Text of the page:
Recommendations on how to use gene testing to prevent sudden cardiac death in athletes and enable safe exercise are published today in the European Journal of Preventive Cardiology, a journal of the European Society of Cardiology (ESC).
“Genetic testing for potentially lethal variants is more accessible than ever before and this document focuses on which athletes should be tested and when,” said author Dr. Michael Papadakis of St George’s, University of London, UK. “Sportspeople should be counselled on the potential outcomes prior to genetic testing since it could mean exclusion or restricted play.”
In most cases, clinical evaluation will dictate the need for preventive therapy such as a defibrillator and the advice on exercise and participation in competitive sports. Dr. Papadakis explained: “Even if a genetic abnormality is found, recommendations on treatment and return to play usually depend on how severe the disease is clinically. Is it causing symptoms such as fainting? Is the heart excessively weak or thick? Can we see many irregularities of the heart rhythm (arrhythmias) and do they get worse during exercise? If the answer is ‘yes’ to any of these questions then play is likely to be curtailed in some way.”
One example is an inherited condition that can cause sudden cardiac death in athletes called hypertrophic cardiomyopathy (HCM), where the heart muscle is abnormally thick. Dr. Papadakis noted: “We used to be very conservative but now our advice is more liberal. Athletes with HCM should undergo comprehensive clinical evaluation to assess their risk of sudden cardiac death and then be offered an exercise prescription. Genetic testing in this condition does not impact management in most cases. Asymptomatic athletes judged to be at low risk can potentially participate in competitive sports after an informed discussion with their doctor. Others at higher risk may be restricted to moderate intensity exercise. The exercise prescription should be as specific as possible and outline how often, for how long, at what intensity, and which exercise or sport is safe.”
In some cases, however, genetic testing can dictate management. One example is long QT syndrome (LQTS), which is an inherited electrical fault of the heart. Identification of different genetic subtypes (LQT 1-3) can inform the risk of arrhythmias, identify potential triggers to be avoided, and help to target medical therapies and plan exercise advice. Dr. Papadakis said: “For instance, sudden immersion in cold water is more likely to cause life-threatening arrhythmias in LQT type 1 rather than types 2 or 3, so one should be more cautious with swimmers who have the type 1 genetic subtype than runners.”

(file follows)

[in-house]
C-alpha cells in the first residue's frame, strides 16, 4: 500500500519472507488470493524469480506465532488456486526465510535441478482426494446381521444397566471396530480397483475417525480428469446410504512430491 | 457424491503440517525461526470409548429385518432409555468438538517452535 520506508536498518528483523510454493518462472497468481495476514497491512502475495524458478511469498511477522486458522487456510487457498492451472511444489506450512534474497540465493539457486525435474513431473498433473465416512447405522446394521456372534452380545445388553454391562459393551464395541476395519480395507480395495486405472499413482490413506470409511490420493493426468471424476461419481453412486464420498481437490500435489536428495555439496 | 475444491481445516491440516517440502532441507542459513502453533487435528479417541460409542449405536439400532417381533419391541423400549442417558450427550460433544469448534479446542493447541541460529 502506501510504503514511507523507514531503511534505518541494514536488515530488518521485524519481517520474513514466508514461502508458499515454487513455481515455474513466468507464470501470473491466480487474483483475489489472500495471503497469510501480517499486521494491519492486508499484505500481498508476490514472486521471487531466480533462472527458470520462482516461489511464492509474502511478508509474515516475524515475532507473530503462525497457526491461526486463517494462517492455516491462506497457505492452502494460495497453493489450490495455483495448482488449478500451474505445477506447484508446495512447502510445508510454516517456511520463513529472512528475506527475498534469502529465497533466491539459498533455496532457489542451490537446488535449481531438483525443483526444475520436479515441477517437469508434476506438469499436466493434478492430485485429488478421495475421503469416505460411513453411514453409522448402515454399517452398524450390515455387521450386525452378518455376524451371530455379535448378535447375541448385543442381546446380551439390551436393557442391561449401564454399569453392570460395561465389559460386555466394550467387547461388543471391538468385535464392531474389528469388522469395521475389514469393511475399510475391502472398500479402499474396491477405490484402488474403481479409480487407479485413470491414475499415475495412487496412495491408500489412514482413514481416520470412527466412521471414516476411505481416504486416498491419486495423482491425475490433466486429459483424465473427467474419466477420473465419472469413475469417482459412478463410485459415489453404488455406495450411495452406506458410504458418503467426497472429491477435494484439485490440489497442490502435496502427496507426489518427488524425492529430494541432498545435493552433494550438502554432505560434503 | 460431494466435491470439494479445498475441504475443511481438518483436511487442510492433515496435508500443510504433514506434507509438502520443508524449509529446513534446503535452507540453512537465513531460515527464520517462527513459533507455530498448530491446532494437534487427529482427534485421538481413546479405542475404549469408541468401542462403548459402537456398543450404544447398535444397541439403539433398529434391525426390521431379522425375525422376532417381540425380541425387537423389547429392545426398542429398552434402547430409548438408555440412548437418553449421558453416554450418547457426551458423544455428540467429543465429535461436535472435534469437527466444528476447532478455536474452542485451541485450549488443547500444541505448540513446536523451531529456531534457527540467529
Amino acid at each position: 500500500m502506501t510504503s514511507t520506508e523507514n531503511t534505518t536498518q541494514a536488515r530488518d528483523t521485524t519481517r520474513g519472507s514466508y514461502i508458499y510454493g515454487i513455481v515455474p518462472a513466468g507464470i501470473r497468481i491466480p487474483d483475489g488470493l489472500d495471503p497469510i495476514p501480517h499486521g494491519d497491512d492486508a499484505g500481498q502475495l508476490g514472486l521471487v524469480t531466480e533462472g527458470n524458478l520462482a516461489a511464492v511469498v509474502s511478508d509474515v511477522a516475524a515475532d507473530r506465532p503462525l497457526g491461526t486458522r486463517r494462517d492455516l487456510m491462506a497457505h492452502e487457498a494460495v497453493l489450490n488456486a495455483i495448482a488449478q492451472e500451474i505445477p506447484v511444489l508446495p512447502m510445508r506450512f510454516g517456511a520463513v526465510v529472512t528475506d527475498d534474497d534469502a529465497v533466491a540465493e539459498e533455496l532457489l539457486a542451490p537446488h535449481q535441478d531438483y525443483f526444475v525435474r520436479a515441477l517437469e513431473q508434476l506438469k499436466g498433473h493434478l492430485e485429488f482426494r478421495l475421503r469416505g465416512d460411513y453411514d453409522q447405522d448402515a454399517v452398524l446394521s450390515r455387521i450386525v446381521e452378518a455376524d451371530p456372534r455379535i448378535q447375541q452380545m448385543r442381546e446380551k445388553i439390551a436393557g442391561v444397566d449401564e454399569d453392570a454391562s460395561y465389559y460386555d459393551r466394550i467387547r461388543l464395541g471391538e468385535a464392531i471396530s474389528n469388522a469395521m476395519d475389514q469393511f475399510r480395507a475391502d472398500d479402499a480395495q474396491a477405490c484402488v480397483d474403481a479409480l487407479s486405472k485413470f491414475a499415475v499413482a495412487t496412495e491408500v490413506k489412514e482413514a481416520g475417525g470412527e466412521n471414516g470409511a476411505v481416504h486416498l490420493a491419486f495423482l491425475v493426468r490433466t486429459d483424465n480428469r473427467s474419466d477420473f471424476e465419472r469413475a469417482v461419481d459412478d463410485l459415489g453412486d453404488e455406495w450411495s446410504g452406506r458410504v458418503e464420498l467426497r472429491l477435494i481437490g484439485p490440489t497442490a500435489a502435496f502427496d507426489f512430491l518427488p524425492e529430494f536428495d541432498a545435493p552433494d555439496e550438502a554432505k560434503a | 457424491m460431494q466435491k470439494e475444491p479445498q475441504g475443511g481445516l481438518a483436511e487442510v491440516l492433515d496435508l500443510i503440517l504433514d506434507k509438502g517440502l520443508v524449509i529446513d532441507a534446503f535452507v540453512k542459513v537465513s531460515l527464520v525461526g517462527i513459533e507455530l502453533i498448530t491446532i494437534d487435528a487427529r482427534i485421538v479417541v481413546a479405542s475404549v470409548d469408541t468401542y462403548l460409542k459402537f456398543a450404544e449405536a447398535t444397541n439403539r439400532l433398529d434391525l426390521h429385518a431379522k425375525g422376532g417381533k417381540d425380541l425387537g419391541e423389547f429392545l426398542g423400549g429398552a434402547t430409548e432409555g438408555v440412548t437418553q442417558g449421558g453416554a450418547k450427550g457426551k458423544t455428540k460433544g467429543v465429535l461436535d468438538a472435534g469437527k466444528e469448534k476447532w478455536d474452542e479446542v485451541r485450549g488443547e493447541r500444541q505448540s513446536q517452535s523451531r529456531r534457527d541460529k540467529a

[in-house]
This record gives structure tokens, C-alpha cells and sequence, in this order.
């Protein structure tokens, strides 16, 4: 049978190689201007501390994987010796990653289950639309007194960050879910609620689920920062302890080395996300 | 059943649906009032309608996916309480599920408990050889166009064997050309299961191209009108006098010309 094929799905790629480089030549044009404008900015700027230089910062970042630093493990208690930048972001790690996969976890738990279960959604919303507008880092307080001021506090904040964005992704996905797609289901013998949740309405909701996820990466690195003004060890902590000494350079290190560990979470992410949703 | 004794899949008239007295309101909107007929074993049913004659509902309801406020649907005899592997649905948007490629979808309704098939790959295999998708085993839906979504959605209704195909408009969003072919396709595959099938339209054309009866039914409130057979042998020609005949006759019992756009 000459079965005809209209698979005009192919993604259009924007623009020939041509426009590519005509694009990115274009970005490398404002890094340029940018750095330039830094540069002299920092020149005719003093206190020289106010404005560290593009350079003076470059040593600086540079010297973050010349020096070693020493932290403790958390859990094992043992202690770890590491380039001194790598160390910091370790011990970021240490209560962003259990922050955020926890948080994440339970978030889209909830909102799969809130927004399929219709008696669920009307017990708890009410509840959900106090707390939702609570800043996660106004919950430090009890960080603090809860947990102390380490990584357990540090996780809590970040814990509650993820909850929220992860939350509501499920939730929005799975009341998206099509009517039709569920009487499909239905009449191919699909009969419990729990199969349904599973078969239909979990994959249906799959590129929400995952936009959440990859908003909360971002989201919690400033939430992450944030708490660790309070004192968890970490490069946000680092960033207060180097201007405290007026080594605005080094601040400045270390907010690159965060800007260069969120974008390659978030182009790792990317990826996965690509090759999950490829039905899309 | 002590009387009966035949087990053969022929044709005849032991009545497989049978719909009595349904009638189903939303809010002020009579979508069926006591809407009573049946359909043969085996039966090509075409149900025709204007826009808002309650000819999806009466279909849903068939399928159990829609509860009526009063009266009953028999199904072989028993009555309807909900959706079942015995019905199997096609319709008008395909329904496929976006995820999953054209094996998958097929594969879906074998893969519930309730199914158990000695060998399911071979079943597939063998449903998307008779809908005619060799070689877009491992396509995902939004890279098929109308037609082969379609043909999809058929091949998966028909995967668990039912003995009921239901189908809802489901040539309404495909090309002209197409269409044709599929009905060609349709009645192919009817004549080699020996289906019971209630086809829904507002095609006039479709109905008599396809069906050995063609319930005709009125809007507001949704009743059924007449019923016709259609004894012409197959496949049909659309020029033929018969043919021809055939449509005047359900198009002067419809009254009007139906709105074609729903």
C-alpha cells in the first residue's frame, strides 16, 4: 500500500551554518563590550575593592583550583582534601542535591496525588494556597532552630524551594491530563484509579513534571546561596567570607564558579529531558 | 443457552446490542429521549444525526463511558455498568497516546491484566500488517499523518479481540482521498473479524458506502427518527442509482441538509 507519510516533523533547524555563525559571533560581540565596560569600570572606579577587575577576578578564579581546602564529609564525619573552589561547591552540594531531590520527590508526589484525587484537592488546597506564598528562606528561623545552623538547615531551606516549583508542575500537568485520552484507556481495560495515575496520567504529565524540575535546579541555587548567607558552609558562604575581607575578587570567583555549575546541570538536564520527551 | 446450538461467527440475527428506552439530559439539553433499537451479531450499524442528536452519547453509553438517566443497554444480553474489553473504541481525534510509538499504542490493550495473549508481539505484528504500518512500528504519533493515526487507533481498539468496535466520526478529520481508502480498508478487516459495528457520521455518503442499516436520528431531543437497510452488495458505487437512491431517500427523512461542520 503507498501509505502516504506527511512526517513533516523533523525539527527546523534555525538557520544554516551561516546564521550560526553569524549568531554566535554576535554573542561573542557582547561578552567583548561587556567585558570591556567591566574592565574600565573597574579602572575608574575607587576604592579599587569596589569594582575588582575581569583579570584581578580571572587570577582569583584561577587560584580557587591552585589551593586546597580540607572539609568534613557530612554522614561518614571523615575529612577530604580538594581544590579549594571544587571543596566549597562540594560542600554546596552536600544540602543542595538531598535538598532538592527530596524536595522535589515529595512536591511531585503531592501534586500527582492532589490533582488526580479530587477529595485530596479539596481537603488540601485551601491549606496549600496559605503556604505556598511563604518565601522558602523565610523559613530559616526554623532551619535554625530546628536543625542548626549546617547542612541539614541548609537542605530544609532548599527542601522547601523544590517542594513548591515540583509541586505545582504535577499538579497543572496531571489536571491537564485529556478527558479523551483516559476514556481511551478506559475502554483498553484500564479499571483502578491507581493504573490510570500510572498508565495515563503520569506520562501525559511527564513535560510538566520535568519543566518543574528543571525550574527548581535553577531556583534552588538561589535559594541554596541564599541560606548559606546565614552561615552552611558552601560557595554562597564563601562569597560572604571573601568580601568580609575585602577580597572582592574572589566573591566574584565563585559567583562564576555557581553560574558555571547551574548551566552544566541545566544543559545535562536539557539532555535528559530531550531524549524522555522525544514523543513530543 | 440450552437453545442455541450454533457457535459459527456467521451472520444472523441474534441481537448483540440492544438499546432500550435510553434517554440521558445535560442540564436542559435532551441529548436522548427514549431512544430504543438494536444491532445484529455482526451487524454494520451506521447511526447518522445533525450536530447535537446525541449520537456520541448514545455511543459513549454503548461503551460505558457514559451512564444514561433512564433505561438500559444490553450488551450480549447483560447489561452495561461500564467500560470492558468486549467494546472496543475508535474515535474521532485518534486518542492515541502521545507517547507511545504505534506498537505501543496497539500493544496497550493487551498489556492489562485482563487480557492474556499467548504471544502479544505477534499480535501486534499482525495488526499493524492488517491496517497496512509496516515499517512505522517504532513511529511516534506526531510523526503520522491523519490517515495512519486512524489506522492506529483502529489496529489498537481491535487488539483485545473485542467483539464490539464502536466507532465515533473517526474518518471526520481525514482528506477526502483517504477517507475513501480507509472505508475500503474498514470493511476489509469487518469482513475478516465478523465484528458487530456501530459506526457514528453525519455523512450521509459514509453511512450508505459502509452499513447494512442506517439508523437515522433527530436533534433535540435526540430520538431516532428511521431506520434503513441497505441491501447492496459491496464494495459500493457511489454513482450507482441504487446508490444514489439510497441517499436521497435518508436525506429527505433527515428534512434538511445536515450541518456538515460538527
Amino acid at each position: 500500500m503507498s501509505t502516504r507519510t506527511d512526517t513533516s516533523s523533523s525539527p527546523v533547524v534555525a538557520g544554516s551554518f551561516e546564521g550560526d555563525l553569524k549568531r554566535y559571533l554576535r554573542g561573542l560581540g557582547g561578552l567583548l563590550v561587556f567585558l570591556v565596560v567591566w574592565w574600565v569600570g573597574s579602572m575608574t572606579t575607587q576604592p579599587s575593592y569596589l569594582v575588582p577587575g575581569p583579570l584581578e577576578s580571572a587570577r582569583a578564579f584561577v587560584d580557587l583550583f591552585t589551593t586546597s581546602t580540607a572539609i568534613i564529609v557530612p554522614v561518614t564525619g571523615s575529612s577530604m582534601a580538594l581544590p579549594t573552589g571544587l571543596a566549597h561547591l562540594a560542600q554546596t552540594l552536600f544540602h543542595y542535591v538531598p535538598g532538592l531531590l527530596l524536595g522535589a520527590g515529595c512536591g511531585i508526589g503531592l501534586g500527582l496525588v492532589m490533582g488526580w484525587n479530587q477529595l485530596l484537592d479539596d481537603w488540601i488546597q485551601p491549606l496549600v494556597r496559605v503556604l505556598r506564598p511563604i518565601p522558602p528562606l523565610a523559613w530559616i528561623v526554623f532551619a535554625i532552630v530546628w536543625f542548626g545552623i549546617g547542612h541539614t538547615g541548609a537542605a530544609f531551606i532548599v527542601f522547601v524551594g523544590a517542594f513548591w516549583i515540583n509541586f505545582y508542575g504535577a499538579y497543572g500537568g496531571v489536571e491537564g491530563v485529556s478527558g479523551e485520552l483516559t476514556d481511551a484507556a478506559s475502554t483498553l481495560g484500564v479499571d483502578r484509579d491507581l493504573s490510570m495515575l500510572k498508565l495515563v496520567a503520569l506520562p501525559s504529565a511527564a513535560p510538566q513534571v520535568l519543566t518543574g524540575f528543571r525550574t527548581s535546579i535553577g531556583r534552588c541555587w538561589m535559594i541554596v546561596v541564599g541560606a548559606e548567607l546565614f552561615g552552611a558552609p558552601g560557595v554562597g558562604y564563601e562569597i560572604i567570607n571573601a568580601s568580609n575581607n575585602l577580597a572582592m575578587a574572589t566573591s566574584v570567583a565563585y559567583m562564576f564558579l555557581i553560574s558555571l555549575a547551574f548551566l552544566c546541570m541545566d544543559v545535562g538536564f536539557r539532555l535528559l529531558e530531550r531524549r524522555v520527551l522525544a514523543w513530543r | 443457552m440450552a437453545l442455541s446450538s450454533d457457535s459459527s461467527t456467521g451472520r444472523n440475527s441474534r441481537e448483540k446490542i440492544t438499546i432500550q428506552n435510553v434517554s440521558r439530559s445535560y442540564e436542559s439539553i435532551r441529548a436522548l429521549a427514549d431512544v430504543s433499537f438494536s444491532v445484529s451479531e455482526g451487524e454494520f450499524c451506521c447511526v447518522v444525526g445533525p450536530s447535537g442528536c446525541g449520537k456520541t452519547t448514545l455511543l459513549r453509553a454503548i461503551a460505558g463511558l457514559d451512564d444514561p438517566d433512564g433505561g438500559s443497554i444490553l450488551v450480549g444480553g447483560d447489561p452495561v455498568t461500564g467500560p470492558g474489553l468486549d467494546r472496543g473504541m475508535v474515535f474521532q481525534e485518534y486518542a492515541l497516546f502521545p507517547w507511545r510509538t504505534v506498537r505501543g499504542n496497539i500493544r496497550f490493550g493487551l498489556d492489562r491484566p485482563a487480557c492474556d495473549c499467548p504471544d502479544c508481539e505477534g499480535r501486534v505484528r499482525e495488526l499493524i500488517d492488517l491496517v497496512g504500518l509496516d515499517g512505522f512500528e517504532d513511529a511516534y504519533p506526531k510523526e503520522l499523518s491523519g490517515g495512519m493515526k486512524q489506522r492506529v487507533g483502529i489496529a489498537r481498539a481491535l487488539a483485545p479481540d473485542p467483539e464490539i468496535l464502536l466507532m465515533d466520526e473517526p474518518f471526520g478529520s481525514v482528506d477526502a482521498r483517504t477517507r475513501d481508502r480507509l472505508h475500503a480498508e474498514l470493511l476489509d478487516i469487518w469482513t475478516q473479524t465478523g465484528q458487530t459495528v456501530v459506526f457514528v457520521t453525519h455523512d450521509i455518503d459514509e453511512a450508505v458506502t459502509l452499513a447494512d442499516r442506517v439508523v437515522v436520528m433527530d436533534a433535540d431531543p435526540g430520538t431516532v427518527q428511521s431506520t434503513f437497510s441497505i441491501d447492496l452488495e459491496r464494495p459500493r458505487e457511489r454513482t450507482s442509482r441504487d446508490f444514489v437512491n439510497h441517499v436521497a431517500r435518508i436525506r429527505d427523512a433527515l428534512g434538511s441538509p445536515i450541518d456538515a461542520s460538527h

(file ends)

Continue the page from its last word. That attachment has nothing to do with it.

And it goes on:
The only situation where genetic testing alone may result in exclusion from play is a heart muscle condition called arrhythmogenic cardiomyopathy (ARVC). “Even if an athlete has no clinical evidence of the disease but has the gene for the condition, he or she should abstain from high intensity and competitive sport,” said Dr. Papadakis.2 “This is because studies show that people with the gene who exercise at a high level tend to develop the disease earlier in life and tend to develop more severe disease which can cause a life-threatening arrhythmia during sport.”
Pre-test genetic counselling should be performed to discuss the implications for athletes and their family. As an example, an athlete’s mother is clinically diagnosed with ARVC and has the causal gene, the athlete is then screened and all clinical tests are normal. The athlete has two choices: 1) clinical monitoring, probably annually, to check for signs of disease; or 2) genetic testing. “The athlete needs to know that if the test is positive that may signal the end of his or her career, even if there is no clinical evidence of disease,” said Dr. Papadakis. “On the other hand, if genetic testing is refused the condition may get worse. Post-test counselling is critical given the potential psychosocial, financial and mental health implications, particularly if the athlete is excluded from play.”
For child athletes, genetic counselling in an expert paediatric centre with assistance from a child mental health specialist may be needed. Dr. Papadakis pointed out: “The psychological impact of a positive genetic test result may be significant for the child, especially if this leads to sports exclusion even in the absence of clinical disease such as in ARVC.”
In children with a clinical diagnosis of an inherited condition, genetic testing may confirm the diagnosis and in some cases help predict the risk of sudden death during sports. For example, having the gene for an electrical fault of the heart called catecholaminergic polymorphic ventricular tachycardia (CPVT) may lead to advice for preventive therapies, such as beta blockers, and dictate decisions about exercise. “This is important as CPVT predisposes to arrhythmias during exercise and can cause sudden death at a very young age,” said Dr. Papadakis. “In contrast, the timing of genetic testing in children with a family history of HCM is controversial since in the absence of clinical signs it rarely causes sudden death in childhood.”
The scientific statement was prepared by the Sports Cardiology and Exercise Section of the European Association of Preventive Cardiology, the European Heart Rhythm Association, the ESC Working group on myocardial and pericardial diseases, the ESC Council on Cardiovascular Genomics, the European Society of Human Genetics and the Association for European Paediatric and Congenital Cardiology.